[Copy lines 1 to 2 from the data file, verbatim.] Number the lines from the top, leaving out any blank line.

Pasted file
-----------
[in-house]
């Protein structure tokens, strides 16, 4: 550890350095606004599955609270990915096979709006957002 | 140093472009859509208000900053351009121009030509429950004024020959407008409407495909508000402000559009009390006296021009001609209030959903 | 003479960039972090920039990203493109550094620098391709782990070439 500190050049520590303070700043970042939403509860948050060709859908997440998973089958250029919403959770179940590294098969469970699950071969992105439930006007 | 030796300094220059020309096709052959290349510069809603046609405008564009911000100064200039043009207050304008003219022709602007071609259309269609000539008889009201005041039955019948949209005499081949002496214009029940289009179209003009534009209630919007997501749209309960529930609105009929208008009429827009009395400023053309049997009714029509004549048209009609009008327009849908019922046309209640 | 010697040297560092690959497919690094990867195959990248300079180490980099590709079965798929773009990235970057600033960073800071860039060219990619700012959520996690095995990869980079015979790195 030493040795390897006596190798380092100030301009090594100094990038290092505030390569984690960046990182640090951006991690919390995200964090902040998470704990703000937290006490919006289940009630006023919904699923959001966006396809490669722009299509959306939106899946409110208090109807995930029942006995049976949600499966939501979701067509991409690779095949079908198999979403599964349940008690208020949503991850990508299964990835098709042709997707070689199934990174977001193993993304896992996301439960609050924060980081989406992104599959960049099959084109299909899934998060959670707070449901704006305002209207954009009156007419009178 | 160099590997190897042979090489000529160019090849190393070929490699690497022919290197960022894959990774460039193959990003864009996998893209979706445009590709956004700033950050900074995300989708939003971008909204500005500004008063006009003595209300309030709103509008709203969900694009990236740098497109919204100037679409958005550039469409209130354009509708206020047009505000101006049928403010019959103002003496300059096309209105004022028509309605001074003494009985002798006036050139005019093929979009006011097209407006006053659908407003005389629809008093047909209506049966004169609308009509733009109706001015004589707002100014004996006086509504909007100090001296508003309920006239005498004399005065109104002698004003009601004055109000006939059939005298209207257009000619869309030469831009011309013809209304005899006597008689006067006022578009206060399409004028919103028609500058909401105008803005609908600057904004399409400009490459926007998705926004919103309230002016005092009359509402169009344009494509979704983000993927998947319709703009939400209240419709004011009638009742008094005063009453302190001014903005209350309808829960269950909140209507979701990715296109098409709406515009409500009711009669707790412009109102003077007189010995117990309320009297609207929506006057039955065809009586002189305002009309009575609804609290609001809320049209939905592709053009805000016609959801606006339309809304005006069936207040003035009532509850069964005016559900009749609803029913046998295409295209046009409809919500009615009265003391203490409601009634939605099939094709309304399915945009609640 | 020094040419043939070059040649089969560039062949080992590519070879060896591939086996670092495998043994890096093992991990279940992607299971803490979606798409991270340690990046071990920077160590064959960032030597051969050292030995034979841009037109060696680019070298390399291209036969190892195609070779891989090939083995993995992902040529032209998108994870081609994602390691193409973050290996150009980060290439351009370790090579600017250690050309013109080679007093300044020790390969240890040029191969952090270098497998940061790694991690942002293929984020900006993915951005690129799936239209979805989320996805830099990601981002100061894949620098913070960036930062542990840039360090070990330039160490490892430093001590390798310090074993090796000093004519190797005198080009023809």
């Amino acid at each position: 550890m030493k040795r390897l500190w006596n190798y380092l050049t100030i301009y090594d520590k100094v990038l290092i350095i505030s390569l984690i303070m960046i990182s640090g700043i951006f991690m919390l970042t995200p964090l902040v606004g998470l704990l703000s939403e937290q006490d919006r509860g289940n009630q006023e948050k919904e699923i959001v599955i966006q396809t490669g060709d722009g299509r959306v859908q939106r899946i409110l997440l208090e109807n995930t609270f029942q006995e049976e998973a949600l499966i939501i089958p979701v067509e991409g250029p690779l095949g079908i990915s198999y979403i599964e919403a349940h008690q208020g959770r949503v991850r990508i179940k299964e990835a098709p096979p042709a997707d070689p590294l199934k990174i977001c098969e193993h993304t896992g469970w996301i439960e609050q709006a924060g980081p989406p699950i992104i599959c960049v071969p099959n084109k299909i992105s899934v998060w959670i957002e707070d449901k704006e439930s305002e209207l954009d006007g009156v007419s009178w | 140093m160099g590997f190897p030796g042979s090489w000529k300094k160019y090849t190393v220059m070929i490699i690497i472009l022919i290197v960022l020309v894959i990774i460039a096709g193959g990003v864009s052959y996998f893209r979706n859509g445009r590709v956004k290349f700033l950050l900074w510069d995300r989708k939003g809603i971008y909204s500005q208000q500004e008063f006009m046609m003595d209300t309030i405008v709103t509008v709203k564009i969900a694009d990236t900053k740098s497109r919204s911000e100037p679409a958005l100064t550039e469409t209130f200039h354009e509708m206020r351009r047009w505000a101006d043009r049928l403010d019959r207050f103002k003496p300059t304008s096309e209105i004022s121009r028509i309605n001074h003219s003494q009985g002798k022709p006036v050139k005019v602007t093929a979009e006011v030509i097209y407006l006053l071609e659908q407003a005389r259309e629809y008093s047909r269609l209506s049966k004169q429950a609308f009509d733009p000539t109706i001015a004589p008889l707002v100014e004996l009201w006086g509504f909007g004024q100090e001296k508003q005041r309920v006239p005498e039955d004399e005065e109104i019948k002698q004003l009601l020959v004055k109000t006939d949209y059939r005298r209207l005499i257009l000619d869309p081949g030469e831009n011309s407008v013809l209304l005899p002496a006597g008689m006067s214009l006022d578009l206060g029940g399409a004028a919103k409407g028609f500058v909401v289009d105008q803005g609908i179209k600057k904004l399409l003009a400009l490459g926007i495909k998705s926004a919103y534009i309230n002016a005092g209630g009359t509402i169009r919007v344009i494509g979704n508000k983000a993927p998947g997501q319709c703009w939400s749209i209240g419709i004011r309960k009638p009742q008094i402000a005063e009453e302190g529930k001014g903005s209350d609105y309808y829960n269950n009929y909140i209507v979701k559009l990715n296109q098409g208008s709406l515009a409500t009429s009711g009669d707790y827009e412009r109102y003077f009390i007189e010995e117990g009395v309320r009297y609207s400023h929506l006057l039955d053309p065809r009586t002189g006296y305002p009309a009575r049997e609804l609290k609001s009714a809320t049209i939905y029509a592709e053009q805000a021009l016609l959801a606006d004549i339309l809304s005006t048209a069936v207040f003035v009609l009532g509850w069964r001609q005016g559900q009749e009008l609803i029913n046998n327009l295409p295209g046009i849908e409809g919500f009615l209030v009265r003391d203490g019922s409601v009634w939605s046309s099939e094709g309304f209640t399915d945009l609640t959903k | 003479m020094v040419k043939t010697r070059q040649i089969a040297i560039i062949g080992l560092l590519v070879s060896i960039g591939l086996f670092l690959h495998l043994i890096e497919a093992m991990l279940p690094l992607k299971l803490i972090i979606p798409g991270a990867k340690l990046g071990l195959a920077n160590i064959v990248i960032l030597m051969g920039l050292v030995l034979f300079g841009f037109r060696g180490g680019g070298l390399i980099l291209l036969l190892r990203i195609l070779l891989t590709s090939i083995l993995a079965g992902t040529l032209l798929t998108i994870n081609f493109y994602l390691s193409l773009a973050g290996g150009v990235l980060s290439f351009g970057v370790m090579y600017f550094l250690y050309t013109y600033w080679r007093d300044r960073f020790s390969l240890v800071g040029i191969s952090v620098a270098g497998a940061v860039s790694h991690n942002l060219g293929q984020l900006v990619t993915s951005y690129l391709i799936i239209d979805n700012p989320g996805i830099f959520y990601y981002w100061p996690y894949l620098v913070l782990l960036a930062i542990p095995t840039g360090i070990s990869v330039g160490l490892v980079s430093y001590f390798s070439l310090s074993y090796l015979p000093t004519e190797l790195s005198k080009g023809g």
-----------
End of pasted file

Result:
[in-house]
């Protein structure tokens, strides 16, 4: 550890350095606004599955609270990915096979709006957002 | 140093472009859509208000900053351009121009030509429950004024020959407008409407495909508000402000559009009390006296021009001609209030959903 | 003479960039972090920039990203493109550094620098391709782990070439 500190050049520590303070700043970042939403509860948050060709859908997440998973089958250029919403959770179940590294098969469970699950071969992105439930006007 | 030796300094220059020309096709052959290349510069809603046609405008564009911000100064200039043009207050304008003219022709602007071609259309269609000539008889009201005041039955019948949209005499081949002496214009029940289009179209003009534009209630919007997501749209309960529930609105009929208008009429827009009395400023053309049997009714029509004549048209009609009008327009849908019922046309209640 | 010697040297560092690959497919690094990867195959990248300079180490980099590709079965798929773009990235970057600033960073800071860039060219990619700012959520996690095995990869980079015979790195 030493040795390897006596190798380092100030301009090594100094990038290092505030390569984690960046990182640090951006991690919390995200964090902040998470704990703000937290006490919006289940009630006023919904699923959001966006396809490669722009299509959306939106899946409110208090109807995930029942006995049976949600499966939501979701067509991409690779095949079908198999979403599964349940008690208020949503991850990508299964990835098709042709997707070689199934990174977001193993993304896992996301439960609050924060980081989406992104599959960049099959084109299909899934998060959670707070449901704006305002209207954009009156007419009178 | 160099590997190897042979090489000529160019090849190393070929490699690497022919290197960022894959990774460039193959990003864009996998893209979706445009590709956004700033950050900074995300989708939003971008909204500005500004008063006009003595209300309030709103509008709203969900694009990236740098497109919204100037679409958005550039469409209130354009509708206020047009505000101006049928403010019959103002003496300059096309209105004022028509309605001074003494009985002798006036050139005019093929979009006011097209407006006053659908407003005389629809008093047909209506049966004169609308009509733009109706001015004589707002100014004996006086509504909007100090001296508003309920006239005498004399005065109104002698004003009601004055109000006939059939005298209207257009000619869309030469831009011309013809209304005899006597008689006067006022578009206060399409004028919103028609500058909401105008803005609908600057904004399409400009490459926007998705926004919103309230002016005092009359509402169009344009494509979704983000993927998947319709703009939400209240419709004011009638009742008094005063009453302190001014903005209350309808829960269950909140209507979701990715296109098409709406515009409500009711009669707790412009109102003077007189010995117990309320009297609207929506006057039955065809009586002189305002009309009575609804609290609001809320049209939905592709053009805000016609959801606006339309809304005006069936207040003035009532509850069964005016559900009749609803029913046998295409295209046009409809919500009615009265003391203490409601009634939605099939094709309304399915945009609640 | 020094040419043939070059040649089969560039062949080992590519070879060896591939086996670092495998043994890096093992991990279940992607299971803490979606798409991270340690990046071990920077160590064959960032030597051969050292030995034979841009037109060696680019070298390399291209036969190892195609070779891989090939083995993995992902040529032209998108994870081609994602390691193409973050290996150009980060290439351009370790090579600017250690050309013109080679007093300044020790390969240890040029191969952090270098497998940061790694991690942002293929984020900006993915951005690129799936239209979805989320996805830099990601981002100061894949620098913070960036930062542990840039360090070990330039160490490892430093001590390798310090074993090796000093004519190797005198080009023809």